It was the waning seconds of the third quarter in Sunday night’s marquee game against the Philadelphia Eagles, and the Atlanta Falcons were on the move. They’d controlled Philly in much the same way a five-year-old controls a three-year-old — with brute force and little finesse — but now, they had a chance to crack it open.
Ito Smith had just carved out a jagged 28-yard run through the heart of the Philly defense, the kind of run that breaks spirits as well as ankles. And now Matt Ryan was set up at the Eagles 8, a Vegas buffet of weapons at his disposal. All he had to do was find one man open amongst his array of legends and Pro Bowlers. He took the snap, stepped back, fired …
… and zipped the ball right into the hands of Philly’s Nate Gerry, who stood waiting in the end zone like he was the open man.
It was the summation of Matt Ryan’s career — indeed, that of the Falcons under his tenure — a rousing, well-orchestrated game plan that somehow manages to go south — and not in a good way — at the very last instant.
Julio Jones bailed out Ryan a few minutes later, running a fishhook route and taking advantage of a crushing Jake Matthews block to score what would end up the winning touchdown. But the 24-20 victory couldn’t erase that third-quarter image of Ryan yet again lifting the team on his shoulders, and yet again letting them fall backward onto the ground.
Nobody ever puts Matt Ryan in the highest echelon of NFL quarterbacks. Every power ranking includes Tom Brady, Aaron Rodgers and now Patrick Mahomes. Ryan’s in that good-to-have-in-uniform class, the same space occupied by Joe Flacco in the past and Kirk Cousins right now. Sure, the thinking goes, he’ll lose you a few games, but at least he’s better than facing the night with some jittery replacement-level quarterback. Usually.
All that sells Ryan way short.
He’s led Atlanta to the playoffs in six of his 11 full seasons, and given the woeful state of the franchise in the four decades prior to his arrival, that alone ought to qualify him for mayor. He won a well-deserved MVP in 2016, the Super Bowl year, but his marks last year in total yardage, touchdowns and quarterback rating were nearly identical.
The difference is exactly why Ryan rarely tops power rankings: last year, the Falcons bumbled to a 7-9 record. Ryan somehow manages to gag on an epic level when the spotlight is the brightest — yes, we’re all thinking about the same thing — and his facial expressions in these moments would seem to reveal a man overwhelmed by the moment.
He’s not. You don’t last as a starting quarterback for a decade and a half if you get flustered by big moments. When he’s got time and space, he’s not just among the league’s best, he can be the best.
Pro Football Focus notes that Ryan, in 2016, posted one of the best deep-passing seasons in recent memory. In the regular season, Ryan completed 32 of 63 deep pass attempts for a total of 1,149 yards, 11 touchdowns and zero interceptions. A full 24 of Ryan’s throws won PFF’s “big-time throw” designation, the kind of play that ends up in slow-mo highlight reels and best-of compilations. In short, Ryan spent 2016 playing full-out Uncle Rico ball — everybody go long and get open, I’ll find you — and yet he pulled it off.
And the way things are shaping out now —with Jones and Calvin Ridley streaking downfield like they’re at a Thanksgiving family ballgame, with Ryan sailing up passes for them to pull out of the air — 2019 could turn out to be a repeat of that MVP season.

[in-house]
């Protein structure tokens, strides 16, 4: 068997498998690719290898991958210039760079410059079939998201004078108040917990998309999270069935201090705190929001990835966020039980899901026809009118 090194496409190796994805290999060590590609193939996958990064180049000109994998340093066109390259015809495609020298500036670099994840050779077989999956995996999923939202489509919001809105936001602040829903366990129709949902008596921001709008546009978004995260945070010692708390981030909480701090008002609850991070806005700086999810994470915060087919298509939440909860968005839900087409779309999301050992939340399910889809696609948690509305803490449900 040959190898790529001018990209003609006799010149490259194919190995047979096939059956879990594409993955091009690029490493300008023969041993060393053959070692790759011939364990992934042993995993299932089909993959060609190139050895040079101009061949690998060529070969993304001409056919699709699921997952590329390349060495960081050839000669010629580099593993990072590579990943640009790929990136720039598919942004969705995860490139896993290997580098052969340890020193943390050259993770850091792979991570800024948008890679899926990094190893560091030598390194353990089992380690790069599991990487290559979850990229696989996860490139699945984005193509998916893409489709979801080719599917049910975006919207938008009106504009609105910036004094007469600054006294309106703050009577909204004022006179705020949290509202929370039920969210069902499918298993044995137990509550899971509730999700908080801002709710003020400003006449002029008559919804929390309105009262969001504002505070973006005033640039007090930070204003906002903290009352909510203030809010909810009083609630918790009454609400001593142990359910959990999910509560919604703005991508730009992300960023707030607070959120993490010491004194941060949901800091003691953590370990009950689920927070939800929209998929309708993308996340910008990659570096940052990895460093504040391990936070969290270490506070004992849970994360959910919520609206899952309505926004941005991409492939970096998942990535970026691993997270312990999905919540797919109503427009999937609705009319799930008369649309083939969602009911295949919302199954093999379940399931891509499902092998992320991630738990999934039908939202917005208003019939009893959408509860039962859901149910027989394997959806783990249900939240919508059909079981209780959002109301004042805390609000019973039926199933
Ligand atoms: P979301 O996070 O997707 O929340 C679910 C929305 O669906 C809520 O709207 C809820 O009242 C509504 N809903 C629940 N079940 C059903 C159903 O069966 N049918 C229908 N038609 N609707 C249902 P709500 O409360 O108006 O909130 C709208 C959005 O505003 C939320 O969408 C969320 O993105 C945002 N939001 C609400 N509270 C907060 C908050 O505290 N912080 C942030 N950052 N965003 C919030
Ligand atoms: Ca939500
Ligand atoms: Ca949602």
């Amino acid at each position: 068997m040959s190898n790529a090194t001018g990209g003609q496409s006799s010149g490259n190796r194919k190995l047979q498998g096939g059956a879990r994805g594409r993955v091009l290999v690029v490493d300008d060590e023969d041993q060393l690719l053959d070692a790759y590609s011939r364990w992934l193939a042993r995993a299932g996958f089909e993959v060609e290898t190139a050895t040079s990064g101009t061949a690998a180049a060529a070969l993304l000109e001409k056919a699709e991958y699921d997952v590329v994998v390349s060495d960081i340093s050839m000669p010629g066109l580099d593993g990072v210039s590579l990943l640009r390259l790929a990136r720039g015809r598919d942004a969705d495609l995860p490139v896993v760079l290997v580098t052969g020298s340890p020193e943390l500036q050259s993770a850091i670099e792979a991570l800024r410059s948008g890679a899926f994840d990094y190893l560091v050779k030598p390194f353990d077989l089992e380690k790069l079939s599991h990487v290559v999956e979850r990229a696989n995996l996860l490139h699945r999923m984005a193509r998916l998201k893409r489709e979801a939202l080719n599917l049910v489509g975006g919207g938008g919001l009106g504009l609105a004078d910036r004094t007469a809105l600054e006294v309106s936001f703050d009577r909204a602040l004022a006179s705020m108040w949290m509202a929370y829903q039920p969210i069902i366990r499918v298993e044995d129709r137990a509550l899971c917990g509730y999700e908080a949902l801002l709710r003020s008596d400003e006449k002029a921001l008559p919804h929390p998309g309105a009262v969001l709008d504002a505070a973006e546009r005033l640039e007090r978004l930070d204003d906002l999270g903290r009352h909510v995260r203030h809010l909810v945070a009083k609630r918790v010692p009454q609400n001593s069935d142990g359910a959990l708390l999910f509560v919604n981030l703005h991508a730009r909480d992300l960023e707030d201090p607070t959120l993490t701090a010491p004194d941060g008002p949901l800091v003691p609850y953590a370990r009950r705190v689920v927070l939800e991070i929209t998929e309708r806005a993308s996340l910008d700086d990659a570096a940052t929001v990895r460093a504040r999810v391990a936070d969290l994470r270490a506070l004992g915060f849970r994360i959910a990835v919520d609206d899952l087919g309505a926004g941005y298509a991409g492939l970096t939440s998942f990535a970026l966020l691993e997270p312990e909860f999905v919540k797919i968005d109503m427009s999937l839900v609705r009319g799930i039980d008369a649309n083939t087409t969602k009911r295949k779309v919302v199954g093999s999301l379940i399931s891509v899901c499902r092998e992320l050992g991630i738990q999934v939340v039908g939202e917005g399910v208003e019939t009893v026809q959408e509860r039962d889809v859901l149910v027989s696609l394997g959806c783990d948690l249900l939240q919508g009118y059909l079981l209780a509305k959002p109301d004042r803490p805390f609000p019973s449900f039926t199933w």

That’s good news for Ryan, because it’s never again going to be better for him than it is at this moment. Every excuse is now invalid. Lining up behind him are Devonta Freeman and Smith, who run like bowling balls thrown down a mountain. Out wide are Jones, one of the league’s best, and the surprising Ridley, who’s already becoming a Ryan go-to favorite.
Plus, the Falcons are investing on both sides of the ball. They used two first-round picks on offensive linemen. They threw big extensions at defensive tackle Grady Jarrett (four years, $68 million) and linebacker Deion Jones (four years, $57 million). The hope, of course, is that the Falcons won’t need to win every game 45-42.
Beyond that, consider the framework of the season. Over the next four games, the Falcons tour the AFC East and visit Arizona. A 5-1 record after six games isn’t just possible, it’s realistic.
That, in turn, means the NFC South is sitting right there for the taking. Drew Brees is going to miss at least several weeks for New Orleans. Carolina’s Cam Newton isn’t close to the Cam of old. Tampa Bay is, as always, an ever-ripening shade of terrible. Beyond that, the Falcons grabbed a win off one of the potential NFC champions Sunday night, and even though Atlanta did help Philly up off the mat in the second half, dust ‘em off, and give them a free shot, the final score nonetheless broke Atlanta’s way.
Ryan’s got the ability to rewrite the entire narrative smothering him and the Falcons. It’s all right here, right in front of him at this moment. It’s now up to him and the Falcons to come through. No more excuses. No more motivational slogans. No more we’ll-get-’em-next-years. Win or don’t.
Which brings us back to Sunday night. Ryan had three interceptions on the evening — bringing him to five on the year — meaning that even as the Falcons were punching the Eagles in the teeth with one hand, they were punching themselves in the jewels with the other. If Atlanta can get both fists going the same direction — preferably, in their eyes, away from themselves — this could be a dangerous team. But you’d be right to wait until we see a Lombardi Trophy on Peachtree Street before you believe in them.
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